When facing a great pitcher such as Tim Lincecum, it helps to have patience and the discipline to have a plan of attack and stick to it. Today, the Dodgers used extreme discipline and patience to best the mighty Lincecum and the Giants, 6-2 before a sellout crowd at Dodger Stadium.
As was the case in the first two games of this series, the first batter of the game for the Giants scored. Today, Andres Torres homered to leadoff the game, giving the Giants an early lead. Torres, a career .221/.281/.333 hitter, homered again in the sixth inning. The 31-year old switch-hitting outfielder who was out of the majors from 2006-2008, has three home runs against the Dodgers over the last two Sundays.
An early lead for Lincecum usually spells doom for the opponent, so it was important for the Dodgers to stick to their plan of patience. Lincecum didn't allow a run in the first two innings, but the Dodgers made him throw 30 pitches to complete those frames. Then, in the third inning the Dodgers had their "Ivan Drago is cut" point of the game, when Lincecum walked Randy Wolf on four pitches. Two batters later, Andre Ethier launched his 31st home run of the season to give the Dodgers a 2-1 lead. Ethier now has 101 runs batted in to go with his 31 homers, making him the 36th Dodger ever with a 30/100 season, and the first since Adrian Beltre in 2004.
Ethier now has 22 home runs at home, one shy of the Dodger Stadium record. Who knows, maybe True Blue LA day on October 3, one of only three home games left this season, will witness a record.
The patience continued into the fourth inning. The first 16 Dodger batters of the game took the first pitch from Lincecum, including Matt Kemp and James Loney, who began the fourth with a pair of groundball singles to right field. Casey Blake followed with his first sacrifice as a Dodger (after taking the first pitch, of course), putting runners in scoring position for Ronnie Belliard, in the lineup today because "he was swinging the bat well," according to Joe Torre. Belliard came through with a two-run single to widen the lead to 4-1. Belliard, who has started 14 of 19 games since joining the Dodgers, now has 14 RBI in his three weeks with the club.
In the fifth inning, Rafael Furcal and Ethier took 10 straight pitches from Lincecum, working two walks to start the inning. That's when Bruce Bochy came with the hook for his ace. The Dodgers took an amazing 59 of 87 pitches thrown by Lincecum, in one of the shortest outings of his brilliant career. The National League average is 45% of pitches swung at, and today the Dodgers only swung at 32% of Lincecum's offerings. Manager Joe Torre recognized the value of beating a great pitcher of Lincecum's caliber:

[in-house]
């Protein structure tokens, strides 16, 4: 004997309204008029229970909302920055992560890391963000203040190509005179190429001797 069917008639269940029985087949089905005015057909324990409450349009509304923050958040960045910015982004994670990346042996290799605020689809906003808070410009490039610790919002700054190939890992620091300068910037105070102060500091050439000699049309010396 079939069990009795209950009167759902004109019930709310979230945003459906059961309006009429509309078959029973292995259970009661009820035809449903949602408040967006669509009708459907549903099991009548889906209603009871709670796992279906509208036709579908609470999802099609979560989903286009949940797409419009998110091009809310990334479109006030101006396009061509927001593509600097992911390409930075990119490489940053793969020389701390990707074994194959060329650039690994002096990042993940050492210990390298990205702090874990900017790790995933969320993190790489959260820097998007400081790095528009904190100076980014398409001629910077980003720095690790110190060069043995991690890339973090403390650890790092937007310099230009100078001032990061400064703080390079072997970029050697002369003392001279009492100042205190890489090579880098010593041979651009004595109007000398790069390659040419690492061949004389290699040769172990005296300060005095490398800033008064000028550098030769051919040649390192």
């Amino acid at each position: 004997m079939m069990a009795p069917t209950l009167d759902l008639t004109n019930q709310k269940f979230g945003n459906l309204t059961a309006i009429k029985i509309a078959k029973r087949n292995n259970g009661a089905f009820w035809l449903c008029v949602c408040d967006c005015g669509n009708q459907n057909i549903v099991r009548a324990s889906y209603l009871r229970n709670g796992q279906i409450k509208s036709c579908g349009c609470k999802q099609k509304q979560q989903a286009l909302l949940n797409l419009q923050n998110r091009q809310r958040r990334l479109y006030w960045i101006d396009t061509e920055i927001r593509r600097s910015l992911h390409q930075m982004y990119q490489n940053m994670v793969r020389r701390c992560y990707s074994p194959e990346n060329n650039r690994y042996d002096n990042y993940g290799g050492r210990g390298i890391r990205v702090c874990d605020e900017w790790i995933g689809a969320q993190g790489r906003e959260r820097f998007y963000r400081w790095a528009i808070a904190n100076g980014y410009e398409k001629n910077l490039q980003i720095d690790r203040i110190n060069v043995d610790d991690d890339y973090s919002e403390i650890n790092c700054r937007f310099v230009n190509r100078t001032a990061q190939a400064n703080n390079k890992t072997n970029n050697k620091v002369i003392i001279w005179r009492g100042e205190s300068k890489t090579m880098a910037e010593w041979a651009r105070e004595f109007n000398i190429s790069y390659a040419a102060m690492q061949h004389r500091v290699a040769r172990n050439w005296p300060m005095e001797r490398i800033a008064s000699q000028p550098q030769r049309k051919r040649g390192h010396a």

Tim didn't have his best stuff, but it was certainly a challenge when you face a guy like that. I thought we had good at bats, I thought we made him throw some pitches and he walked a couple of people, but obviously he wasn't as sharp.
On the opposite end of the spectrum, Randy Wolf was great for the Dodgers. Outside of the two home runs to Torres, Wolf didn't allow a run over his six innings. With his outing today, Wolf passed the 200-inning plateau for the first time since 2003, and triggered the final incentive bonus clause of his contract, bringing his total 2009 salary to $8 million. Over his last eight starts, Wolf is 6-0 with a 2.41 ERA, and he has pitched at least six innings in 16 consecutive starts.
After Wolf, KuoGeoBro (Hong-Chih Kuo, George Sherrill, and Jonathan Broxton) shut the Giants down, retiring all eight batters they faced to seal the victory. Broxton has pitched 15.2 consecutive scoreless innings, striking out 26 of the 58 batters he has faced.
The Dodgers, now 90-60, will travel to Washington on tomorrow's off day, and start a three-game series in our nation's capital on Tuesday night, with Hiroki Kuroda facing Livan Hernandez. Torre isn't looking past that series:
This ball club is playing with a purpose right now and I think that is probably the most important thing. They understand first off what's out there and what's at stake, and they can't expect anyone else to do it for them. These guys are self-motivated. The last trip into Washington we didn't do too well, we got swept over there, we understand its not a push over.
WP - Randy Wolf (11-6): 6 IP, 5 hits, 2 runs, 2 walks, 3 strikeouts
LP - Tim Lincecum (14-6): 4 IP, 4 hits, 5 runs, 4 walks, 3 strikeouts